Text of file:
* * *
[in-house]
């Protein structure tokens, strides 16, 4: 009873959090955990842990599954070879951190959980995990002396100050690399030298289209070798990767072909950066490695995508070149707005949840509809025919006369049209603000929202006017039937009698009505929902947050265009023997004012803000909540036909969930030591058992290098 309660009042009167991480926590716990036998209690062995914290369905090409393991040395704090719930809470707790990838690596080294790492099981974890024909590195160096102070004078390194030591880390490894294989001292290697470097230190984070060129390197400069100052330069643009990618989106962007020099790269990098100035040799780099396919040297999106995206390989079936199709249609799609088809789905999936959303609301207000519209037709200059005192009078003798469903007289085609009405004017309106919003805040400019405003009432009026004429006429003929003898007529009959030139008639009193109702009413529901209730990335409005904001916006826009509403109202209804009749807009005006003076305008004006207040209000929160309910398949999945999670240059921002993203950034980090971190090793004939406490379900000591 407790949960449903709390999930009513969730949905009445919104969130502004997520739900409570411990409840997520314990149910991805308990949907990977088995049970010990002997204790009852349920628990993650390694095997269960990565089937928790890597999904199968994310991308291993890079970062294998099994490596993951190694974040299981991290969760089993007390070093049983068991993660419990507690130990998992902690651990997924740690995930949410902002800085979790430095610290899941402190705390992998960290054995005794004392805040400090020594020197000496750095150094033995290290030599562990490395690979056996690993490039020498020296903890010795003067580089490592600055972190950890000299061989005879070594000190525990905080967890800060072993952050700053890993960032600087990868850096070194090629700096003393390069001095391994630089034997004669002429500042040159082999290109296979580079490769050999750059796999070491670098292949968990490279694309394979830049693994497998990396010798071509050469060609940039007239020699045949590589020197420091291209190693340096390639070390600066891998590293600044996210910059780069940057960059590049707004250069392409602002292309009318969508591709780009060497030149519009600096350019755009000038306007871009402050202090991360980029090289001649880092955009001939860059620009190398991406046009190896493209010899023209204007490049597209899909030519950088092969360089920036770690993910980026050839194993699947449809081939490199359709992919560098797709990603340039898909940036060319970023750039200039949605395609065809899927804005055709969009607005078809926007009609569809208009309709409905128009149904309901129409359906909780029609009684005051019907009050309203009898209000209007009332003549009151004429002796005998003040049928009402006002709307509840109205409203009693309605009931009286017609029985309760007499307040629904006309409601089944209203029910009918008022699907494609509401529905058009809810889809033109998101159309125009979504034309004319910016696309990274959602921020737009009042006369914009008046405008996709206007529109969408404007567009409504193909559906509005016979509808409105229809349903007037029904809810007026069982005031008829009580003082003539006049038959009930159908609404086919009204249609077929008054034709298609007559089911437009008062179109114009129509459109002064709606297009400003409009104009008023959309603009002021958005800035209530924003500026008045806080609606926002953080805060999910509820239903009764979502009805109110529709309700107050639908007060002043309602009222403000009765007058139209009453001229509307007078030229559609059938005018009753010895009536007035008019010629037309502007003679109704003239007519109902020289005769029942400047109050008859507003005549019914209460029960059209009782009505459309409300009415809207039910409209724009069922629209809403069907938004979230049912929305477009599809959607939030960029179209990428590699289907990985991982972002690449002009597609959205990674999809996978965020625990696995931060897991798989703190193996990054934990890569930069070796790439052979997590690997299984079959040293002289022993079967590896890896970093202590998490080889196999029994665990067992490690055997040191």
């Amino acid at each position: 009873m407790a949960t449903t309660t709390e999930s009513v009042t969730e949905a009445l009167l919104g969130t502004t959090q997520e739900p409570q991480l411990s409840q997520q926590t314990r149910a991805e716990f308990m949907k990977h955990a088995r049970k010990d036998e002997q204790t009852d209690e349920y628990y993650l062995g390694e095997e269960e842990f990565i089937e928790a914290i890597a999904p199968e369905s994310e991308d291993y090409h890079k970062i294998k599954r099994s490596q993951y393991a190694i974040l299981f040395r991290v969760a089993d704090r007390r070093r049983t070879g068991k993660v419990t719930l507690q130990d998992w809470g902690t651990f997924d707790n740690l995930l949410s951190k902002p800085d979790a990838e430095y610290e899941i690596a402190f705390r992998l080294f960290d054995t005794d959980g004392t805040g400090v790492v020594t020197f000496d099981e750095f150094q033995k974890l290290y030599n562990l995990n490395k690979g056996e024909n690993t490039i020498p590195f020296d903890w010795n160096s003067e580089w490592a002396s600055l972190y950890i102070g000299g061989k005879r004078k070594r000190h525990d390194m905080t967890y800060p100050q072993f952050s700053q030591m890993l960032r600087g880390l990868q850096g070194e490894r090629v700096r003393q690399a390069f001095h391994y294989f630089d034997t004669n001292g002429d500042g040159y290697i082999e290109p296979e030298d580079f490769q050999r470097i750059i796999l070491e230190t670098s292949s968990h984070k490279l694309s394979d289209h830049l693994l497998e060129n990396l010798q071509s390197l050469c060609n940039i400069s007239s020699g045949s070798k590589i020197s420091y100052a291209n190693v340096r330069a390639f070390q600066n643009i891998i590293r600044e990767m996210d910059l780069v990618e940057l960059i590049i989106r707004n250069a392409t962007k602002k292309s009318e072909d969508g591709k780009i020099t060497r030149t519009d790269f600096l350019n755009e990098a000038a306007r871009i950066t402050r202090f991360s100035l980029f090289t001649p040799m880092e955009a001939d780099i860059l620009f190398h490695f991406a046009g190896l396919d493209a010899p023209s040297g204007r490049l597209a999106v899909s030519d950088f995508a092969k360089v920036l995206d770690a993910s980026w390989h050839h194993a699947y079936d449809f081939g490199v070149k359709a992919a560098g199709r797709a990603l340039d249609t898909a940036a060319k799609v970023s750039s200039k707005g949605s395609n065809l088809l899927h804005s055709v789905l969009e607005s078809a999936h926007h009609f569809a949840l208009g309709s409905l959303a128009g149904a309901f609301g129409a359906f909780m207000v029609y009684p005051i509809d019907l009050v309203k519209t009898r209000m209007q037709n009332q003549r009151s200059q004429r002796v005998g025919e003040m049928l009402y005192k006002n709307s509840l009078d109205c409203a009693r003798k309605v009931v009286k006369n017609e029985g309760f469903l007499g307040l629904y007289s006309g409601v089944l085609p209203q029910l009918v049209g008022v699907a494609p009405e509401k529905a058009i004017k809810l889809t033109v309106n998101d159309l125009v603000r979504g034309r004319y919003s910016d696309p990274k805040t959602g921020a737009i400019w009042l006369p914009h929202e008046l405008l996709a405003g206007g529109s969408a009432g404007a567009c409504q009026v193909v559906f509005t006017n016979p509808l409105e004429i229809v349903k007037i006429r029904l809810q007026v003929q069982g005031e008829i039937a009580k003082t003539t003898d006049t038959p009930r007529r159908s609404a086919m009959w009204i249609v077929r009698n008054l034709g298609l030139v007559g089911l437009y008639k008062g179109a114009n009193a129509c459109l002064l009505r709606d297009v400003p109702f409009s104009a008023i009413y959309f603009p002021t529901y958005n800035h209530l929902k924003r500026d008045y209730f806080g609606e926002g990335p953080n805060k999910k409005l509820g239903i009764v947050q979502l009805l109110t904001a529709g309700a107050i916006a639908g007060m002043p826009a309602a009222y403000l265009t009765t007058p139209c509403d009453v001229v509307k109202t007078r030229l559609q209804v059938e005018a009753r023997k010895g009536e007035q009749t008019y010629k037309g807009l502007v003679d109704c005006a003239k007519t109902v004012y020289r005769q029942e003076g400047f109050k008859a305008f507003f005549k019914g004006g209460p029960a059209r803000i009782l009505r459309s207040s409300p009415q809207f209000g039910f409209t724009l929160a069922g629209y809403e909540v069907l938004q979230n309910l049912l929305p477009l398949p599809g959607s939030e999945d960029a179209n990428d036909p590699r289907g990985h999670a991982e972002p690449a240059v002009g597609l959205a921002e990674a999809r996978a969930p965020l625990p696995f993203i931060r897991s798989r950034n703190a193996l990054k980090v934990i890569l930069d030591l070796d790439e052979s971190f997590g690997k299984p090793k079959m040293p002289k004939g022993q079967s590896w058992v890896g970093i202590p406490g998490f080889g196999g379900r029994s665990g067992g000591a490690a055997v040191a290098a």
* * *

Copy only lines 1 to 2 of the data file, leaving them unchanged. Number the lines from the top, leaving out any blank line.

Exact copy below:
[in-house]
């Protein structure tokens, strides 16, 4: 009873959090955990842990599954070879951190959980995990002396100050690399030298289209070798990767072909950066490695995508070149707005949840509809025919006369049209603000929202006017039937009698009505929902947050265009023997004012803000909540036909969930030591058992290098 309660009042009167991480926590716990036998209690062995914290369905090409393991040395704090719930809470707790990838690596080294790492099981974890024909590195160096102070004078390194030591880390490894294989001292290697470097230190984070060129390197400069100052330069643009990618989106962007020099790269990098100035040799780099396919040297999106995206390989079936199709249609799609088809789905999936959303609301207000519209037709200059005192009078003798469903007289085609009405004017309106919003805040400019405003009432009026004429006429003929003898007529009959030139008639009193109702009413529901209730990335409005904001916006826009509403109202209804009749807009005006003076305008004006207040209000929160309910398949999945999670240059921002993203950034980090971190090793004939406490379900000591 407790949960449903709390999930009513969730949905009445919104969130502004997520739900409570411990409840997520314990149910991805308990949907990977088995049970010990002997204790009852349920628990993650390694095997269960990565089937928790890597999904199968994310991308291993890079970062294998099994490596993951190694974040299981991290969760089993007390070093049983068991993660419990507690130990998992902690651990997924740690995930949410902002800085979790430095610290899941402190705390992998960290054995005794004392805040400090020594020197000496750095150094033995290290030599562990490395690979056996690993490039020498020296903890010795003067580089490592600055972190950890000299061989005879070594000190525990905080967890800060072993952050700053890993960032600087990868850096070194090629700096003393390069001095391994630089034997004669002429500042040159082999290109296979580079490769050999750059796999070491670098292949968990490279694309394979830049693994497998990396010798071509050469060609940039007239020699045949590589020197420091291209190693340096390639070390600066891998590293600044996210910059780069940057960059590049707004250069392409602002292309009318969508591709780009060497030149519009600096350019755009000038306007871009402050202090991360980029090289001649880092955009001939860059620009190398991406046009190896493209010899023209204007490049597209899909030519950088092969360089920036770690993910980026050839194993699947449809081939490199359709992919560098797709990603340039898909940036060319970023750039200039949605395609065809899927804005055709969009607005078809926007009609569809208009309709409905128009149904309901129409359906909780029609009684005051019907009050309203009898209000209007009332003549009151004429002796005998003040049928009402006002709307509840109205409203009693309605009931009286017609029985309760007499307040629904006309409601089944209203029910009918008022699907494609509401529905058009809810889809033109998101159309125009979504034309004319910016696309990274959602921020737009009042006369914009008046405008996709206007529109969408404007567009409504193909559906509005016979509808409105229809349903007037029904809810007026069982005031008829009580003082003539006049038959009930159908609404086919009204249609077929008054034709298609007559089911437009008062179109114009129509459109002064709606297009400003409009104009008023959309603009002021958005800035209530924003500026008045806080609606926002953080805060999910509820239903009764979502009805109110529709309700107050639908007060002043309602009222403000009765007058139209009453001229509307007078030229559609059938005018009753010895009536007035008019010629037309502007003679109704003239007519109902020289005769029942400047109050008859507003005549019914209460029960059209009782009505459309409300009415809207039910409209724009069922629209809403069907938004979230049912929305477009599809959607939030960029179209990428590699289907990985991982972002690449002009597609959205990674999809996978965020625990696995931060897991798989703190193996990054934990890569930069070796790439052979997590690997299984079959040293002289022993079967590896890896970093202590998490080889196999029994665990067992490690055997040191």